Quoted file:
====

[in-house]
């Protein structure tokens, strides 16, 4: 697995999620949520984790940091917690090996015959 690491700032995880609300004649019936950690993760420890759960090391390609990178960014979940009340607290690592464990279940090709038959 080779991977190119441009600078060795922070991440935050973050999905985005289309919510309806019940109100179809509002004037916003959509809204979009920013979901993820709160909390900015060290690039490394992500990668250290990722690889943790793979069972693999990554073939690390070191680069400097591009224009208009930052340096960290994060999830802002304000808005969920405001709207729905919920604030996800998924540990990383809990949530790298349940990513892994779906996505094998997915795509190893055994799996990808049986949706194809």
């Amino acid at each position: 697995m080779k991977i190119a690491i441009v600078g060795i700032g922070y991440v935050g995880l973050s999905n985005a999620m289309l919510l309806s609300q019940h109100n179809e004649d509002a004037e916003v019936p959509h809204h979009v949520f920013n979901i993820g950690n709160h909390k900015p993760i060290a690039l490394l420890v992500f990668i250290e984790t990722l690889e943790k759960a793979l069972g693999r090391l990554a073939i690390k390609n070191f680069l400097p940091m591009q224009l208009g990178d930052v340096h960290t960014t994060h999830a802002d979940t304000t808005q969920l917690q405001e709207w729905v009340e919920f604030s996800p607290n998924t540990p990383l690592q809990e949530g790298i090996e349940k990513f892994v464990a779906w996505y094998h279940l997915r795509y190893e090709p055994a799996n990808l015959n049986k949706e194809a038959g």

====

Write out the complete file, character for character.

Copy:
[in-house]
């Protein structure tokens, strides 16, 4: 697995999620949520984790940091917690090996015959 690491700032995880609300004649019936950690993760420890759960090391390609990178960014979940009340607290690592464990279940090709038959 080779991977190119441009600078060795922070991440935050973050999905985005289309919510309806019940109100179809509002004037916003959509809204979009920013979901993820709160909390900015060290690039490394992500990668250290990722690889943790793979069972693999990554073939690390070191680069400097591009224009208009930052340096960290994060999830802002304000808005969920405001709207729905919920604030996800998924540990990383809990949530790298349940990513892994779906996505094998997915795509190893055994799996990808049986949706194809």
């Amino acid at each position: 697995m080779k991977i190119a690491i441009v600078g060795i700032g922070y991440v935050g995880l973050s999905n985005a999620m289309l919510l309806s609300q019940h109100n179809e004649d509002a004037e916003v019936p959509h809204h979009v949520f920013n979901i993820g950690n709160h909390k900015p993760i060290a690039l490394l420890v992500f990668i250290e984790t990722l690889e943790k759960a793979l069972g693999r090391l990554a073939i690390k390609n070191f680069l400097p940091m591009q224009l208009g990178d930052v340096h960290t960014t994060h999830a802002d979940t304000t808005q969920l917690q405001e709207w729905v009340e919920f604030s996800p607290n998924t540990p990383l690592q809990e949530g790298i090996e349940k990513f892994v464990a779906w996505y094998h279940l997915r795509y190893e090709p055994a799996n990808l015959n049986k949706e194809a038959g």